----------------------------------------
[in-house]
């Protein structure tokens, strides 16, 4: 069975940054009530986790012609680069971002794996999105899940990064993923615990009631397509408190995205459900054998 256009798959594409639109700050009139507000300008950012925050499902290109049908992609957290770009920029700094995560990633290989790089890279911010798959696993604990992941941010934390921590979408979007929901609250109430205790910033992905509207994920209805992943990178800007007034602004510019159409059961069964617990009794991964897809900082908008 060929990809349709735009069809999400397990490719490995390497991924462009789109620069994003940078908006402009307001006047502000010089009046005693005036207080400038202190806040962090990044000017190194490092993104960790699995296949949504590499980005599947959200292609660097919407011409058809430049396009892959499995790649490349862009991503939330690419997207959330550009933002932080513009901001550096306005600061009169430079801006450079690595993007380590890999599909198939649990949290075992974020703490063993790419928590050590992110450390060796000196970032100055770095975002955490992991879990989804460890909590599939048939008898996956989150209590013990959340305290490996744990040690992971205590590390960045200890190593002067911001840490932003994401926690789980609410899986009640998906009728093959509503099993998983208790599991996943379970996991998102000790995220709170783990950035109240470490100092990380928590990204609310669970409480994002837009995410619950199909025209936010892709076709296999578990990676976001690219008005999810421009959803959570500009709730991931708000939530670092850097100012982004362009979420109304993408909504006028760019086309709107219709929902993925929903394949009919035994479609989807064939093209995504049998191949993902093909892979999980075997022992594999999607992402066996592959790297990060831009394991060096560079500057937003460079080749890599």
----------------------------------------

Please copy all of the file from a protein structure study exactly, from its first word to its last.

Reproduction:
[in-house]
């Protein structure tokens, strides 16, 4: 069975940054009530986790012609680069971002794996999105899940990064993923615990009631397509408190995205459900054998 256009798959594409639109700050009139507000300008950012925050499902290109049908992609957290770009920029700094995560990633290989790089890279911010798959696993604990992941941010934390921590979408979007929901609250109430205790910033992905509207994920209805992943990178800007007034602004510019159409059961069964617990009794991964897809900082908008 060929990809349709735009069809999400397990490719490995390497991924462009789109620069994003940078908006402009307001006047502000010089009046005693005036207080400038202190806040962090990044000017190194490092993104960790699995296949949504590499980005599947959200292609660097919407011409058809430049396009892959499995790649490349862009991503939330690419997207959330550009933002932080513009901001550096306005600061009169430079801006450079690595993007380590890999599909198939649990949290075992974020703490063993790419928590050590992110450390060796000196970032100055770095975002955490992991879990989804460890909590599939048939008898996956989150209590013990959340305290490996744990040690992971205590590390960045200890190593002067911001840490932003994401926690789980609410899986009640998906009728093959509503099993998983208790599991996943379970996991998102000790995220709170783990950035109240470490100092990380928590990204609310669970409480994002837009995410619950199909025209936010892709076709296999578990990676976001690219008005999810421009959803959570500009709730991931708000939530670092850097100012982004362009979420109304993408909504006028760019086309709107219709929902993925929903394949009919035994479609989807064939093209995504049998191949993902093909892979999980075997022992594999999607992402066996592959790297990060831009394991060096560079500057937003460079080749890599």